In addition, it is not possible to vary inflation pressure depending on your use with a bias-ply casing. This means that you have to work with a single higher pressure going from 1.7 bar to 2.5 bar depending on the tyre size. The bigger the tyre (example 18.4 × 34) the higher the constant working pressure will be, around 2.5 bar.
The bias-ply casing is better adapted to work in the court farmyard, in particular for telehandler tyres which are placed under considerable strain with frequent loading and unloading operations and repeated manoeuvres on the spot with heavy loads.
Advantages of bias-ply agricultural tyres:
- Lower overall cost due to the simpler construction.
- Even resistance which depends on the number of overlapping plies.
- The sidewalls are as solid as the tread.
- Better adapted to work on hard ground or work that requires more resistance to impacts and strain.
- Narrower contact patch with the ground.
What is the load for each casing?
Each casing is designed to bear a precise maximum load.
You can check this load capacity by referring to the load index indicated on the sidewalls. This corresponds to a load that you must not exceed, for a given maximum speed and nominal reference inflation pressure that is generally 1.6 bar.
Example of a load index on the sidewall of a tyre made up of a number (load) followed by a letter (speed):
- 171 A8: This tyre authorises a maximum load of 6,150 kg at 40 km/h.
- 173 D: This tyre authorises a maximum load of 6,500 kg at 65 km/h.
The load capacity does not depend on the type of casing but more precisely on the tyre dimensions. Whether radial or bias-ply, it’s the load index indicated on the sidewall that determines its capacity. This generally goes from 100 to 200 and the higher it is the higher the load that can be carried.
You can refer to the load index tables supplied by your manufacturer to find out your tyre’s maximum load.
2. The key to a good casing: bonding of the materials
The secret of a good casing resides in the use of better quality materials with an optimal rubber compound.
Several layers of reinforcement are then added to the rubber, made of fabric chords of nylon, rayon or polyester. These fibres improve resistance while preserving the suppleness of the tyre. The fabric chords are integrated in the rubber after a latex bath which allows the materials to blend together perfectly.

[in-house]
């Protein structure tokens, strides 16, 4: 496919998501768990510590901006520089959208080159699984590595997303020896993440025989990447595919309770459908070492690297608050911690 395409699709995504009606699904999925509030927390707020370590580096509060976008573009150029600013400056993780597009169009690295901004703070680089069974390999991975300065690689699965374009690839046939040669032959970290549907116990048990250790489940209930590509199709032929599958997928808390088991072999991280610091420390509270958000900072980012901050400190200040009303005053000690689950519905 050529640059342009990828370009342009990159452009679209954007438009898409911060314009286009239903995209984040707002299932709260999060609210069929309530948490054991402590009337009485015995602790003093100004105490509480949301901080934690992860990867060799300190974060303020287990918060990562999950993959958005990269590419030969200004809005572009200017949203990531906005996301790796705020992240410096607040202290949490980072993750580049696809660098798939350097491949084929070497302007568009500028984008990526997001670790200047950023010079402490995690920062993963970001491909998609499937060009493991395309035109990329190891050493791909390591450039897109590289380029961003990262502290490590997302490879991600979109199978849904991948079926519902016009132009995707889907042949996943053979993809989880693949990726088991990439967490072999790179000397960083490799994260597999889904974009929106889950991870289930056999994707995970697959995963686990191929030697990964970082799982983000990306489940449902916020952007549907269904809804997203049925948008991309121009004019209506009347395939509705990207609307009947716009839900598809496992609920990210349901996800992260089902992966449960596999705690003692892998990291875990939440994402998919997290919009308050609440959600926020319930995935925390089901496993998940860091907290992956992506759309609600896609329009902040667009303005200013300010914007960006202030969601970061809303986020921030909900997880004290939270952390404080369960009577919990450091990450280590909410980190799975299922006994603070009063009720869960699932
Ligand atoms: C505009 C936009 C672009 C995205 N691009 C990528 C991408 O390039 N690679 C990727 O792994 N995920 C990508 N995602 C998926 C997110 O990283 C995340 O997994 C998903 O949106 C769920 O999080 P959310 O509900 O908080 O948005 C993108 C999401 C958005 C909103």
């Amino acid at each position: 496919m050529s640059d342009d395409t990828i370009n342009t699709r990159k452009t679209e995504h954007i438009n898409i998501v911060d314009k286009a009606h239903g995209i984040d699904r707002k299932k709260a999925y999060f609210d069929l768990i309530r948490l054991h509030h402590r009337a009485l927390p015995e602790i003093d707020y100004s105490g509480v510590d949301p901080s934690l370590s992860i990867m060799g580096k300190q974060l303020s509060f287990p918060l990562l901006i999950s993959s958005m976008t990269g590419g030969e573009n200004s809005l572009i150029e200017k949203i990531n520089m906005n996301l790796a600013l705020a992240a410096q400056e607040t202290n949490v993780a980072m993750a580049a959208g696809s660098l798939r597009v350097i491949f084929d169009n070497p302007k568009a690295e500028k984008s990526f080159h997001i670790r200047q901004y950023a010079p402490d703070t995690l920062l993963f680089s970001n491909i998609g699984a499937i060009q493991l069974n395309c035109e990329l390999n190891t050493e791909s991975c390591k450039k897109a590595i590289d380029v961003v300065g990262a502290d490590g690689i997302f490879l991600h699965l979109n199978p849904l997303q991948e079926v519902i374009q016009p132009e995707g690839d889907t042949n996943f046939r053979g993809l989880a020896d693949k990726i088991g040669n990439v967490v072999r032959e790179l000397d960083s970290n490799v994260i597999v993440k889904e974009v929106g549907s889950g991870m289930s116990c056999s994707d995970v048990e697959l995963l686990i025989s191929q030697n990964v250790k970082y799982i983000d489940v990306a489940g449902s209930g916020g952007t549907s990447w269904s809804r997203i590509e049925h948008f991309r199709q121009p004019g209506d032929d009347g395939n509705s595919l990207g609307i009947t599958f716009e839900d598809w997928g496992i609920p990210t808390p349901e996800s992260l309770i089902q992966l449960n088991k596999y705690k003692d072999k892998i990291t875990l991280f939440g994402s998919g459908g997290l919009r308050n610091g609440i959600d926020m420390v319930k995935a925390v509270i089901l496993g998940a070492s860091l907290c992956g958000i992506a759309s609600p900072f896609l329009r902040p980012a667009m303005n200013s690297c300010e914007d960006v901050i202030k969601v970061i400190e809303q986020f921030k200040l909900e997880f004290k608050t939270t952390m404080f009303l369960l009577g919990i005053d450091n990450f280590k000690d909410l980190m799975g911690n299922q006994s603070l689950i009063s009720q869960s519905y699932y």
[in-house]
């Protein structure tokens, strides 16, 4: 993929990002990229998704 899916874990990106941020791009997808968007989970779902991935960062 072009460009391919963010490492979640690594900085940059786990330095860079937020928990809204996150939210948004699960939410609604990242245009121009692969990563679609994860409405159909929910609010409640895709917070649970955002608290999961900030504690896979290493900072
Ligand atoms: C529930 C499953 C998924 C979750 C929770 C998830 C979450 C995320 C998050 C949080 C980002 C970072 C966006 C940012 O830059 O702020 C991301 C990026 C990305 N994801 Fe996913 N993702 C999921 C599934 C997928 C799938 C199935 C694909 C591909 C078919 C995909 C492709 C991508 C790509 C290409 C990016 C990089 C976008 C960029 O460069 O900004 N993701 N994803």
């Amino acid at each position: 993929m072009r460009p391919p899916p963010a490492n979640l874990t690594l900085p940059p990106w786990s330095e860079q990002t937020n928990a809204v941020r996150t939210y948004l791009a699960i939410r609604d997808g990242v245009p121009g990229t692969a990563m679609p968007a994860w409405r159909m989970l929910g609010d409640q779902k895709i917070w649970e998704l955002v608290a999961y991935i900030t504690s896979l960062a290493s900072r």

To make a quality casing, manufacturers combine superior quality raw materials that are the fruit of a long research and development process (R&D):
This is the basic ingredient of the tyre rubber. It is obtained from the sap of Hevea trees in the form of latex which coagulates to produce natural rubber.
It has many exceptional qualities which ensure the casing’s elasticity, resistance, adherence and impermeability.
Manufacturers use different types of rubber for each part of the casing:
- The rubber in the sidewalls: this must offer maximum suppleness to cope with the load and absorb shocks.
- The rubber in the tread: this must be highly resistant to wear to withstand the abrasion of the ground.
Comparison between natural and synthetic rubber
This is a synthetic material produced through hydrocarbon processing which manufacturers mix with natural rubber to increase resistance. Synthetic rubber is non-recyclable and does not last as long, which is why it is cheaper and why larger quantities can be found in discount tyres.
There are two types of synthetic rubber:
- Styrene-butadiene: this is used to increase the tread’s resistance to abrasion.
- Butadiene: this is used to improve the sidewall’s shock resistance.
Good to know: the quantity of natural rubber in the general composition of the casing has a major impact on the quality of the tyre. The higher the volume of natural rubber, the more the casing is supple and resistant to shocks, even at a low inflation pressure.
Harvesting latex for the production of natural rubber
To obtain a quality casing, manufacturers add additives to the natural and synthetic rubber, such as carbon black in particular.